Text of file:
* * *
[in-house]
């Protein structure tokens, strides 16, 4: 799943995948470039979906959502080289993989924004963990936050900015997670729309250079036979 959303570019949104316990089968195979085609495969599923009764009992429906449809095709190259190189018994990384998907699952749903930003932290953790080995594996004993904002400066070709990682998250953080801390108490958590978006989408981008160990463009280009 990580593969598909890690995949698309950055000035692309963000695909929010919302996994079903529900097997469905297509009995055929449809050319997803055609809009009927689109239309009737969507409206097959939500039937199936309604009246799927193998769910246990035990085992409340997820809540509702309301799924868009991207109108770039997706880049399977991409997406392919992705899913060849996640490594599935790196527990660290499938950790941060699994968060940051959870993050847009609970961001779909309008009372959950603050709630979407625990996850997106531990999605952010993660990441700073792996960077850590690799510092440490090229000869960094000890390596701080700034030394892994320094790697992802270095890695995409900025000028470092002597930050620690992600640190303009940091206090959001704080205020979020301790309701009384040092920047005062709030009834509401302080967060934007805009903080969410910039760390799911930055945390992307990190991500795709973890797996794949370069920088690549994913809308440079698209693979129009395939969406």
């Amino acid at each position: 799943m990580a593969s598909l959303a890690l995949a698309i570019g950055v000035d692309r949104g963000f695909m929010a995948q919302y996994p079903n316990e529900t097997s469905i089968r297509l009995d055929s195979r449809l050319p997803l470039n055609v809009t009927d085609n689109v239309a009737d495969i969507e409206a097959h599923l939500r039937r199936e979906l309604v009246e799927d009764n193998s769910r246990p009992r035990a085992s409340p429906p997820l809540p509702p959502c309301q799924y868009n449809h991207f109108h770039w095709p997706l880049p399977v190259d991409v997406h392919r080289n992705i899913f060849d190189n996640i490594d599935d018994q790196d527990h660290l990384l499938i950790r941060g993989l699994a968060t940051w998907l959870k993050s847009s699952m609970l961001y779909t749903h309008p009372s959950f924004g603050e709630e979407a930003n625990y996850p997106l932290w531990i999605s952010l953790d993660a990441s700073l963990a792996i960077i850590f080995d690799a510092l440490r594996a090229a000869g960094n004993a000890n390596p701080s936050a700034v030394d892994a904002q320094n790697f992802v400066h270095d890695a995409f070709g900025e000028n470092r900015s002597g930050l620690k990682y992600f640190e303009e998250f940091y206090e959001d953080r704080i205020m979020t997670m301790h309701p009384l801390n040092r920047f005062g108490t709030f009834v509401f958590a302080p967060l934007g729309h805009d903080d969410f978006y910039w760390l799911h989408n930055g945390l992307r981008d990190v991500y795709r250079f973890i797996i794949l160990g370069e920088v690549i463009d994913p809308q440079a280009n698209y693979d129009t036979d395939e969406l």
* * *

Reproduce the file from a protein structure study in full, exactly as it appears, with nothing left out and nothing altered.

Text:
[in-house]
């Protein structure tokens, strides 16, 4: 799943995948470039979906959502080289993989924004963990936050900015997670729309250079036979 959303570019949104316990089968195979085609495969599923009764009992429906449809095709190259190189018994990384998907699952749903930003932290953790080995594996004993904002400066070709990682998250953080801390108490958590978006989408981008160990463009280009 990580593969598909890690995949698309950055000035692309963000695909929010919302996994079903529900097997469905297509009995055929449809050319997803055609809009009927689109239309009737969507409206097959939500039937199936309604009246799927193998769910246990035990085992409340997820809540509702309301799924868009991207109108770039997706880049399977991409997406392919992705899913060849996640490594599935790196527990660290499938950790941060699994968060940051959870993050847009609970961001779909309008009372959950603050709630979407625990996850997106531990999605952010993660990441700073792996960077850590690799510092440490090229000869960094000890390596701080700034030394892994320094790697992802270095890695995409900025000028470092002597930050620690992600640190303009940091206090959001704080205020979020301790309701009384040092920047005062709030009834509401302080967060934007805009903080969410910039760390799911930055945390992307990190991500795709973890797996794949370069920088690549994913809308440079698209693979129009395939969406």
């Amino acid at each position: 799943m990580a593969s598909l959303a890690l995949a698309i570019g950055v000035d692309r949104g963000f695909m929010a995948q919302y996994p079903n316990e529900t097997s469905i089968r297509l009995d055929s195979r449809l050319p997803l470039n055609v809009t009927d085609n689109v239309a009737d495969i969507e409206a097959h599923l939500r039937r199936e979906l309604v009246e799927d009764n193998s769910r246990p009992r035990a085992s409340p429906p997820l809540p509702p959502c309301q799924y868009n449809h991207f109108h770039w095709p997706l880049p399977v190259d991409v997406h392919r080289n992705i899913f060849d190189n996640i490594d599935d018994q790196d527990h660290l990384l499938i950790r941060g993989l699994a968060t940051w998907l959870k993050s847009s699952m609970l961001y779909t749903h309008p009372s959950f924004g603050e709630e979407a930003n625990y996850p997106l932290w531990i999605s952010l953790d993660a990441s700073l963990a792996i960077i850590f080995d690799a510092l440490r594996a090229a000869g960094n004993a000890n390596p701080s936050a700034v030394d892994a904002q320094n790697f992802v400066h270095d890695a995409f070709g900025e000028n470092r900015s002597g930050l620690k990682y992600f640190e303009e998250f940091y206090e959001d953080r704080i205020m979020t997670m301790h309701p009384l801390n040092r920047f005062g108490t709030f009834v509401f958590a302080p967060l934007g729309h805009d903080d969410f978006y910039w760390l799911h989408n930055g945390l992307r981008d990190v991500y795709r250079f973890i797996i794949l160990g370069e920088v690549i463009d994913p809308q440079a280009n698209y693979d129009t036979d395939e969406l």